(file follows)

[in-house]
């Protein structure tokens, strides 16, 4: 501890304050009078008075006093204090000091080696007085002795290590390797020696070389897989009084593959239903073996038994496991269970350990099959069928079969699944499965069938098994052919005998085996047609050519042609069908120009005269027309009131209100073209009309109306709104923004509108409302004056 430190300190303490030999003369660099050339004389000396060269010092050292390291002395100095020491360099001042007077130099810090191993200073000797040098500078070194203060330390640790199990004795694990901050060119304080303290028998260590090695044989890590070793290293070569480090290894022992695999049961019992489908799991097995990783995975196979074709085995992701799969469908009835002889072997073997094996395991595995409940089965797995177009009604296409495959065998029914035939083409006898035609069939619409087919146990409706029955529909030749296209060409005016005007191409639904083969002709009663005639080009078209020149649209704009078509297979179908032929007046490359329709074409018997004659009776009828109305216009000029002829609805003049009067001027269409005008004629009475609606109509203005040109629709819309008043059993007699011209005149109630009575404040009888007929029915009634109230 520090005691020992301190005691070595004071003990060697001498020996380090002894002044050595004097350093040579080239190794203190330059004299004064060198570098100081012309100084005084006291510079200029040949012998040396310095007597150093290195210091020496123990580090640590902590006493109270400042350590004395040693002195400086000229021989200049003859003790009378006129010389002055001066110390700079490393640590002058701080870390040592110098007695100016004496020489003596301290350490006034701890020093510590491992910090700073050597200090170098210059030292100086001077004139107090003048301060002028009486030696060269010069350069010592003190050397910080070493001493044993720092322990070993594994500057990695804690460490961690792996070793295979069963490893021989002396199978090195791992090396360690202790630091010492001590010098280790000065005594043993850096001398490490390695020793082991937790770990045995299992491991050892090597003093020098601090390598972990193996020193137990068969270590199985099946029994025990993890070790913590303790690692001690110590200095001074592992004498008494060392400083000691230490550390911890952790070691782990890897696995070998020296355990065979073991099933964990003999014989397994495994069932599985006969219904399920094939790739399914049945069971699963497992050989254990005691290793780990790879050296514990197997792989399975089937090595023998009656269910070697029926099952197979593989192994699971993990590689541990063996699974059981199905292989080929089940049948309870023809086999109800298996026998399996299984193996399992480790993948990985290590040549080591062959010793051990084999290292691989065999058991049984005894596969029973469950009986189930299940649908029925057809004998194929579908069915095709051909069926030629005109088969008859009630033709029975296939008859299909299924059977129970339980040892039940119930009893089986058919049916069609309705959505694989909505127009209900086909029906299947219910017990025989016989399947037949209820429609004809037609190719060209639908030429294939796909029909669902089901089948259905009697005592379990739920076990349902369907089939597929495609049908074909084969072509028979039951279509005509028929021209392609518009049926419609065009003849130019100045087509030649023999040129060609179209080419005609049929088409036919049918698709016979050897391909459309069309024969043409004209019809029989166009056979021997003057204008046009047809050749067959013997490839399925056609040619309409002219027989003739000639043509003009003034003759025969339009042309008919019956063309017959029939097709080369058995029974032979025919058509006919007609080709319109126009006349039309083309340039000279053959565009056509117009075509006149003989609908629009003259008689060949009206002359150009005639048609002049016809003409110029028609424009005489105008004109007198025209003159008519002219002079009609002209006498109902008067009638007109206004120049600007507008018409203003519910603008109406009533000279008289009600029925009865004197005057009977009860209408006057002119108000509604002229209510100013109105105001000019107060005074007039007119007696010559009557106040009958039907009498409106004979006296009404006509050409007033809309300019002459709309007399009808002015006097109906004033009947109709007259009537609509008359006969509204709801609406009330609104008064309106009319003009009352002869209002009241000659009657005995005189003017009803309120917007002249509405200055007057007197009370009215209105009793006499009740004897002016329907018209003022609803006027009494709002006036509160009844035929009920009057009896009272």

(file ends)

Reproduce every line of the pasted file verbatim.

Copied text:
[in-house]
């Protein structure tokens, strides 16, 4: 501890304050009078008075006093204090000091080696007085002795290590390797020696070389897989009084593959239903073996038994496991269970350990099959069928079969699944499965069938098994052919005998085996047609050519042609069908120009005269027309009131209100073209009309109306709104923004509108409302004056 430190300190303490030999003369660099050339004389000396060269010092050292390291002395100095020491360099001042007077130099810090191993200073000797040098500078070194203060330390640790199990004795694990901050060119304080303290028998260590090695044989890590070793290293070569480090290894022992695999049961019992489908799991097995990783995975196979074709085995992701799969469908009835002889072997073997094996395991595995409940089965797995177009009604296409495959065998029914035939083409006898035609069939619409087919146990409706029955529909030749296209060409005016005007191409639904083969002709009663005639080009078209020149649209704009078509297979179908032929007046490359329709074409018997004659009776009828109305216009000029002829609805003049009067001027269409005008004629009475609606109509203005040109629709819309008043059993007699011209005149109630009575404040009888007929029915009634109230 520090005691020992301190005691070595004071003990060697001498020996380090002894002044050595004097350093040579080239190794203190330059004299004064060198570098100081012309100084005084006291510079200029040949012998040396310095007597150093290195210091020496123990580090640590902590006493109270400042350590004395040693002195400086000229021989200049003859003790009378006129010389002055001066110390700079490393640590002058701080870390040592110098007695100016004496020489003596301290350490006034701890020093510590491992910090700073050597200090170098210059030292100086001077004139107090003048301060002028009486030696060269010069350069010592003190050397910080070493001493044993720092322990070993594994500057990695804690460490961690792996070793295979069963490893021989002396199978090195791992090396360690202790630091010492001590010098280790000065005594043993850096001398490490390695020793082991937790770990045995299992491991050892090597003093020098601090390598972990193996020193137990068969270590199985099946029994025990993890070790913590303790690692001690110590200095001074592992004498008494060392400083000691230490550390911890952790070691782990890897696995070998020296355990065979073991099933964990003999014989397994495994069932599985006969219904399920094939790739399914049945069971699963497992050989254990005691290793780990790879050296514990197997792989399975089937090595023998009656269910070697029926099952197979593989192994699971993990590689541990063996699974059981199905292989080929089940049948309870023809086999109800298996026998399996299984193996399992480790993948990985290590040549080591062959010793051990084999290292691989065999058991049984005894596969029973469950009986189930299940649908029925057809004998194929579908069915095709051909069926030629005109088969008859009630033709029975296939008859299909299924059977129970339980040892039940119930009893089986058919049916069609309705959505694989909505127009209900086909029906299947219910017990025989016989399947037949209820429609004809037609190719060209639908030429294939796909029909669902089901089948259905009697005592379990739920076990349902369907089939597929495609049908074909084969072509028979039951279509005509028929021209392609518009049926419609065009003849130019100045087509030649023999040129060609179209080419005609049929088409036919049918698709016979050897391909459309069309024969043409004209019809029989166009056979021997003057204008046009047809050749067959013997490839399925056609040619309409002219027989003739000639043509003009003034003759025969339009042309008919019956063309017959029939097709080369058995029974032979025919058509006919007609080709319109126009006349039309083309340039000279053959565009056509117009075509006149003989609908629009003259008689060949009206002359150009005639048609002049016809003409110029028609424009005489105008004109007198025209003159008519002219002079009609002209006498109902008067009638007109206004120049600007507008018409203003519910603008109406009533000279008289009600029925009865004197005057009977009860209408006057002119108000509604002229209510100013109105105001000019107060005074007039007119007696010559009557106040009958039907009498409106004979006296009404006509050409007033809309300019002459709309007399009808002015006097109906004033009947109709007259009537609509008359006969509204709801609406009330609104008064309106009319003009009352002869209002009241000659009657005995005189003017009803309120917007002249509405200055007057007197009370009215209105009793006499009740004897002016329907018209003022609803006027009494709002006036509160009844035929009920009057009896009272």